Alwin Reamillo: On the Aesthetics of Flight

Article excerpt

Oftentimes the label "aesthetics" implies artistic matter of great conceptual magnitude. It is the genius of art presented, verbalized in a form equivalent in caliber, but never quite lending itself to the hands of the general public. It glorifies the masterpieces, those that remain preserved timelessly in galleries and museums, those that remain perpetually unknown and impractical to the people living and breathing in their shabby havens far from art. Oftentimes the label "aesthetics" does not concern itself with matters of society, of politics, of history.

But this is not such time, at least not for the case of Alwin Reamillo. His idea of aesthetics elevates the label to widen its artistic scope, so that it not only covers the technicalities of art, but also its social, political and historical dimensions. This is Alwin Reamillo's aesthetics of flight: It is the philosophy of art-making which seeks to create "social sculptures" (as quoted from Joseph Beuys) instead of visual icons, and which aims to provide an artistic space, an open space meant for creation, artistic collaborations and elevations both in spirit and in society.

The formation of these grandiose ideas of community art began when Reamillo was still a child, being exposed to the piano-making workshop of his family's business. "I was never really interested in pianos," Reamillo confesses, "because I grew up with them. To me, they're just ordinary." His father, Decimo Reamillo, was the piano-maker of the family, and witnessing how his father worked made a great impact in the way he perceived art. "Though my father made the pianos, he was always behind the shadows," he recalls. Reamillo shares how his father would take pleasure in seeing happy customers but would never take credit for a job well done, and how he managed a team of artists in the workshop, where a person's craft does not overpower another because, in the end, they all meld into a single unit. This was something Reamillo carried with him in his travels and in his art.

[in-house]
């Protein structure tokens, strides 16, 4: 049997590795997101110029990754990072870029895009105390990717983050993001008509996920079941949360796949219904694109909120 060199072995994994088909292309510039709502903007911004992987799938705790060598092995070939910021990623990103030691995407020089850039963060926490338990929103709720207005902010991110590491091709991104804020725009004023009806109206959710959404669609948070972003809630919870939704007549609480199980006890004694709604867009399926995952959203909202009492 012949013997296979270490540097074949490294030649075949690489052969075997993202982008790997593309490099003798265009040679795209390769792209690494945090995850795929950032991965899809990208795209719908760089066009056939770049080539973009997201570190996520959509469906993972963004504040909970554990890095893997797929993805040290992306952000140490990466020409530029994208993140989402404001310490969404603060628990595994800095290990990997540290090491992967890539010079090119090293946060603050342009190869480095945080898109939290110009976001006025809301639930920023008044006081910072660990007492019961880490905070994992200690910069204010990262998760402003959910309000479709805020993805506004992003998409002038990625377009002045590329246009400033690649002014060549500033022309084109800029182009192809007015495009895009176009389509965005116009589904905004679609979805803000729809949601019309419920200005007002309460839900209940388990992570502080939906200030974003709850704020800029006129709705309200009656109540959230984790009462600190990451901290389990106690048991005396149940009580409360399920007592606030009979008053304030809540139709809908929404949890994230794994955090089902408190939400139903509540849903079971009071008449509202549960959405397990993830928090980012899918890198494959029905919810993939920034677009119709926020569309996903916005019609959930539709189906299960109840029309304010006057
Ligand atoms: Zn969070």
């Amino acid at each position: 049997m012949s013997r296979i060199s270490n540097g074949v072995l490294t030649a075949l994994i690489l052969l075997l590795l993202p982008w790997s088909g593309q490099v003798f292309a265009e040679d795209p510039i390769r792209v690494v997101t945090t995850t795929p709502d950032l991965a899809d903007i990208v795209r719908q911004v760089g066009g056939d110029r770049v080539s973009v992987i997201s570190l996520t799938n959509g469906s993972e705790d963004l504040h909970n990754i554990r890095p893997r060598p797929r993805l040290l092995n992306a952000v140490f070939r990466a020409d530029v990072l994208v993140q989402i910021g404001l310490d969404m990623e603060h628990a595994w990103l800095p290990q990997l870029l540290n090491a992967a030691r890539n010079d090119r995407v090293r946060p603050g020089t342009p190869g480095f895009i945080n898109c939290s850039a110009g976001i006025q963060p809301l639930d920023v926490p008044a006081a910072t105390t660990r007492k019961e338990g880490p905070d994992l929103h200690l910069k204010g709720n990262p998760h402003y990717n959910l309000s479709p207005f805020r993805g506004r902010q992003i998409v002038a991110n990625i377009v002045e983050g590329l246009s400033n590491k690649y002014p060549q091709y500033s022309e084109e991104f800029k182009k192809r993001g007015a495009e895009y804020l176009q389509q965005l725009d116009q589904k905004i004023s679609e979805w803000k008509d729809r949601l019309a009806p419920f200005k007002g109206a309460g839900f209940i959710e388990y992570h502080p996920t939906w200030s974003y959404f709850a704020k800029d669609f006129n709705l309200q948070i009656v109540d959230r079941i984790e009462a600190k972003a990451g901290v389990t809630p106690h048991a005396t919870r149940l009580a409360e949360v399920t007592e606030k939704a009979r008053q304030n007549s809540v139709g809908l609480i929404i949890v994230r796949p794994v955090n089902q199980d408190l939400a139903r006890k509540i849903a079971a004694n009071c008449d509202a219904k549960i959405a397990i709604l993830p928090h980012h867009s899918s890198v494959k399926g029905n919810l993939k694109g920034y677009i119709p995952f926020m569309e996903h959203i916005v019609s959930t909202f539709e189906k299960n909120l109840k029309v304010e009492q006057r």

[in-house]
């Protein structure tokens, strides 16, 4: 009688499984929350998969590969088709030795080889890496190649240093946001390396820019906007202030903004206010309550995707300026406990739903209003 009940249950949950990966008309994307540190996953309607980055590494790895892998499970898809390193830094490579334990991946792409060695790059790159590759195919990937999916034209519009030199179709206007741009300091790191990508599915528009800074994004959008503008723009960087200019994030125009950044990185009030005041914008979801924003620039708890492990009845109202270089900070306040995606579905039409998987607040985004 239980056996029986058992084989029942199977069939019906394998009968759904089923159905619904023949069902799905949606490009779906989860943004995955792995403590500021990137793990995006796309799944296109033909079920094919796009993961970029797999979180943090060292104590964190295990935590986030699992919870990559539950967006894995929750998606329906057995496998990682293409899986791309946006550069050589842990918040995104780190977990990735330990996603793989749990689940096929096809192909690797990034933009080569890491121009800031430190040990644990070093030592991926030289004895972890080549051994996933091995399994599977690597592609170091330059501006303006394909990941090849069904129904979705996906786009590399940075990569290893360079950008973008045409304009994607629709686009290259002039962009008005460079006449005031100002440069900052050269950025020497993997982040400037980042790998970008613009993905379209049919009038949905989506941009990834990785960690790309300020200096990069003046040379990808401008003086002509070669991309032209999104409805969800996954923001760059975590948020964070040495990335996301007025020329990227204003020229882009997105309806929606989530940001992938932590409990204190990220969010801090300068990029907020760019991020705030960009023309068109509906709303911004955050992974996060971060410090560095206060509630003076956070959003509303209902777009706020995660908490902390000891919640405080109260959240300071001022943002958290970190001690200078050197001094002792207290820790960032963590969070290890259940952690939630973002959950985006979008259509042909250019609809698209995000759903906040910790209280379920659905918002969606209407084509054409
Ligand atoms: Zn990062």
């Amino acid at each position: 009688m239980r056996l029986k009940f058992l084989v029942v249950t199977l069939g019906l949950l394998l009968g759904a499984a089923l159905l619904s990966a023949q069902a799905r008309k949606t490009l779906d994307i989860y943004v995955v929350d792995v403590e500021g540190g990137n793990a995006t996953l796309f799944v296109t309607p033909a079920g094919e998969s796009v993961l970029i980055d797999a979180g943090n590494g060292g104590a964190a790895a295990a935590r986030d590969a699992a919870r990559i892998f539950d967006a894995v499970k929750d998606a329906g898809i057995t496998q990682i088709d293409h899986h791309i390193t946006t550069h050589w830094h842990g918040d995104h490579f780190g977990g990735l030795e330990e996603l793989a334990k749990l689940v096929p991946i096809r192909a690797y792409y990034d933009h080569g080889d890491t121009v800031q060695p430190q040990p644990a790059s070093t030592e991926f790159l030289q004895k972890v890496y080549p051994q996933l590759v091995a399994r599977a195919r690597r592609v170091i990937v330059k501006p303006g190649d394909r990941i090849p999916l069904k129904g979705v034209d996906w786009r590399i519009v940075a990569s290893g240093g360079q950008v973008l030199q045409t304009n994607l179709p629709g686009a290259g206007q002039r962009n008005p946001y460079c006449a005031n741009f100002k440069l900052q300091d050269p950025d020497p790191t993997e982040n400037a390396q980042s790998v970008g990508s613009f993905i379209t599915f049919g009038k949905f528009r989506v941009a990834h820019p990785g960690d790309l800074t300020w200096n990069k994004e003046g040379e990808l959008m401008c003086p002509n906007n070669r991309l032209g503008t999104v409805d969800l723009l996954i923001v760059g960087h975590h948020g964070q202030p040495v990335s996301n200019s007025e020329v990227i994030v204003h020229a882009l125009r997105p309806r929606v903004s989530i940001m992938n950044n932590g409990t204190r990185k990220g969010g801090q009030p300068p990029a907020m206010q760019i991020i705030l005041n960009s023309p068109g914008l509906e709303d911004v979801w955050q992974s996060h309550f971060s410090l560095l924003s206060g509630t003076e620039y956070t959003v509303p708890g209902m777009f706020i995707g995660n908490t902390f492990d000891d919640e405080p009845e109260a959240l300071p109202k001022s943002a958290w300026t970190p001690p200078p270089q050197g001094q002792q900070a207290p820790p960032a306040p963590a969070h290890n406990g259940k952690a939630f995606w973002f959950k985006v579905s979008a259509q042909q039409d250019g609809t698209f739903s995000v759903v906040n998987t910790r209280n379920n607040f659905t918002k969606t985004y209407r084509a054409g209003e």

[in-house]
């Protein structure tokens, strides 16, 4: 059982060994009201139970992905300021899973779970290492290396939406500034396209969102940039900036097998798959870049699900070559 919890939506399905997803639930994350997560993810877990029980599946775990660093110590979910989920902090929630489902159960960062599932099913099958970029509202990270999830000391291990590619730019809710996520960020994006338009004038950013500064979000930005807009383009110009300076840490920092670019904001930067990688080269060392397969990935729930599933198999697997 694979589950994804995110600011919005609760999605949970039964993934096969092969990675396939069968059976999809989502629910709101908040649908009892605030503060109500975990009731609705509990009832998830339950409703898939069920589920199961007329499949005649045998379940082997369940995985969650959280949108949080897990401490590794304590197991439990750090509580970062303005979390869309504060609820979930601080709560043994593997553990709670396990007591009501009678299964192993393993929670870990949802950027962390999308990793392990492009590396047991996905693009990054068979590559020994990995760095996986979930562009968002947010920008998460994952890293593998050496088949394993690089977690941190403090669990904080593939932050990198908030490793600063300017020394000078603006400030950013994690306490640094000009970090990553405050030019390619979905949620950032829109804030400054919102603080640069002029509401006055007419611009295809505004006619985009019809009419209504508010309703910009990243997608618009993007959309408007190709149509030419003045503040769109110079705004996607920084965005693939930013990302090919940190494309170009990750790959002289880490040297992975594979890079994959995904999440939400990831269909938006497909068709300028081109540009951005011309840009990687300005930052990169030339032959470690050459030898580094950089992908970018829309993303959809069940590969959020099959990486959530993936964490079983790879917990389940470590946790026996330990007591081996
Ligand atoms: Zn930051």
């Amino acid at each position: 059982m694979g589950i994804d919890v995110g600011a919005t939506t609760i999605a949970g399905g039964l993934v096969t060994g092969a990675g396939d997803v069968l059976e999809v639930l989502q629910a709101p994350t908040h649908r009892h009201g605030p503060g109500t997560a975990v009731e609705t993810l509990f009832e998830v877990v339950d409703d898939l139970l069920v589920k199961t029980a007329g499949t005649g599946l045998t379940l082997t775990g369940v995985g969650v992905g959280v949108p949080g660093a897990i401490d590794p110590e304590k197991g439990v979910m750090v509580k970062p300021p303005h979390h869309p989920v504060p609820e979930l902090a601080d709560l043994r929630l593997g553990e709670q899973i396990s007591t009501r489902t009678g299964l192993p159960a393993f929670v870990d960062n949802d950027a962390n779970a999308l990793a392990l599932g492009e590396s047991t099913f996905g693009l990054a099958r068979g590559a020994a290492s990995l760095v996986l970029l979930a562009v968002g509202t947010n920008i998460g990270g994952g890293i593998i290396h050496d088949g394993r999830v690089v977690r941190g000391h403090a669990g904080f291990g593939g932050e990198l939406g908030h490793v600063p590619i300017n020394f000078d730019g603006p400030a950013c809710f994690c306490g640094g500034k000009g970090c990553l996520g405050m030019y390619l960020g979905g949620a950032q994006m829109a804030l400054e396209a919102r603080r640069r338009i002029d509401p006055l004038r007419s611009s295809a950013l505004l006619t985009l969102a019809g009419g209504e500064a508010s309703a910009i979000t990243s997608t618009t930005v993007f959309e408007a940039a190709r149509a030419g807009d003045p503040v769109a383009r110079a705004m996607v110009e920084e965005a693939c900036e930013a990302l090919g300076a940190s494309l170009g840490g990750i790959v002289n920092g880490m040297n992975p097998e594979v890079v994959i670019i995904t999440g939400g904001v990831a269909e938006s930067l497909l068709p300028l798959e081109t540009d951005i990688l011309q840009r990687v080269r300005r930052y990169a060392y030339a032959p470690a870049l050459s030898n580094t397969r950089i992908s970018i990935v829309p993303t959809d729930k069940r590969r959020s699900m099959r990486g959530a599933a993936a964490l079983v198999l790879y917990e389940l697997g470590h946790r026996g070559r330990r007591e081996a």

The mix-up of media and matter in Reamillo's works-whether in the form of helicopters or pianos-metaphorizes the history with which he grew up. It is especially evident in his piano works since it is, after all, his father's legacy to him. His pianos display a certain digression from the typical make-up of the instrument, what with the different details he adds. In the bottom panel of one of his upright pianos, for instance, he incorporates an image from Mutya ng Pasig in reference to Nicanor Abelardo's kundiman. Although the piano is Western in origin, Reamillo's piano works contain the necessary whims and fancies that soften the severity of the piano's appearance. In effect, they easily accommodate the Filipino pianist's musical creations and compositions without stressing about doing justice to the strict technicalities of piano-playing. It invites the pianist to forget the rigid rules and let his/her music take off and fly on its own, landing only whenever it pleases. In creating his art piece, then, Reamillo creates room for another creation to take place.

Setting this project up, however, is far from easy. Returning in 2004 with nothing but the mere memory of piano-making, Reamillo struggled to find the old piano-makers and re-create the construction of two pianos. "We built these pianos without any resource," he says. "We had no templates, no patterns, no devices. …